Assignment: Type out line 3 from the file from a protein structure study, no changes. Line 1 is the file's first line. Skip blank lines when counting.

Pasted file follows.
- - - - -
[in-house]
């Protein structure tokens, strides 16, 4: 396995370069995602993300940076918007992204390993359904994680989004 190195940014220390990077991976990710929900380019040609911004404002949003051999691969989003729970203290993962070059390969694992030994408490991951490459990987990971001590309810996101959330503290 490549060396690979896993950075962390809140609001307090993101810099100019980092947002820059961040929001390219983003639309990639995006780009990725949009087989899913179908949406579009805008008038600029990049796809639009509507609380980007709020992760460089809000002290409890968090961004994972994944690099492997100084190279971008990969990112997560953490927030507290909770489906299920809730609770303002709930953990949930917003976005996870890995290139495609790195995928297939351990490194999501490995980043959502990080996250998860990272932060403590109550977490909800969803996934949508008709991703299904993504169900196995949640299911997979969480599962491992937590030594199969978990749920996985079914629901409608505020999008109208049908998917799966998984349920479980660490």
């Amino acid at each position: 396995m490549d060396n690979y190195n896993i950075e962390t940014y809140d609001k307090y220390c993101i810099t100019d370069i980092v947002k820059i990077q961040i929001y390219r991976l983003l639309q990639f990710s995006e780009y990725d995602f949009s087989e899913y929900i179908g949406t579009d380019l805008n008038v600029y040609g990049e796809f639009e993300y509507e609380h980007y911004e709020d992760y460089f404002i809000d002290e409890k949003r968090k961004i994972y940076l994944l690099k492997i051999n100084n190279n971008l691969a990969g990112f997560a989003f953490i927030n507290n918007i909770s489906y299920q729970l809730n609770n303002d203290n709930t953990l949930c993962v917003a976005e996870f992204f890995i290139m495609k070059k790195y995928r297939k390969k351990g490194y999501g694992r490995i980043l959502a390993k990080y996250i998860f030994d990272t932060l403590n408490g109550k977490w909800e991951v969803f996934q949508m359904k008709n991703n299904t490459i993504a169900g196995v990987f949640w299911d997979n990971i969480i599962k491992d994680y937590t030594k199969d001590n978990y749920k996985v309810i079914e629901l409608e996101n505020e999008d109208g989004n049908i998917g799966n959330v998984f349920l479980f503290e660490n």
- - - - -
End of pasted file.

């Amino acid at each position: 396995m490549d060396n690979y190195n896993i950075e962390t940014y809140d609001k307090y220390c993101i810099t100019d370069i980092v947002k820059i990077q961040i929001y390219r991976l983003l639309q990639f990710s995006e780009y990725d995602f949009s087989e899913y929900i179908g949406t579009d380019l805008n008038v600029y040609g990049e796809f639009e993300y509507e609380h980007y911004e709020d992760y460089f404002i809000d002290e409890k949003r968090k961004i994972y940076l994944l690099k492997i051999n100084n190279n971008l691969a990969g990112f997560a989003f953490i927030n507290n918007i909770s489906y299920q729970l809730n609770n303002d203290n709930t953990l949930c993962v917003a976005e996870f992204f890995i290139m495609k070059k790195y995928r297939k390969k351990g490194y999501g694992r490995i980043l959502a390993k990080y996250i998860f030994d990272t932060l403590n408490g109550k977490w909800e991951v969803f996934q949508m359904k008709n991703n299904t490459i993504a169900g196995v990987f949640w299911d997979n990971i969480i599962k491992d994680y937590t030594k199969d001590n978990y749920k996985v309810i079914e629901l409608e996101n505020e999008d109208g989004n049908i998917g799966n959330v998984f349920l479980f503290e660490n």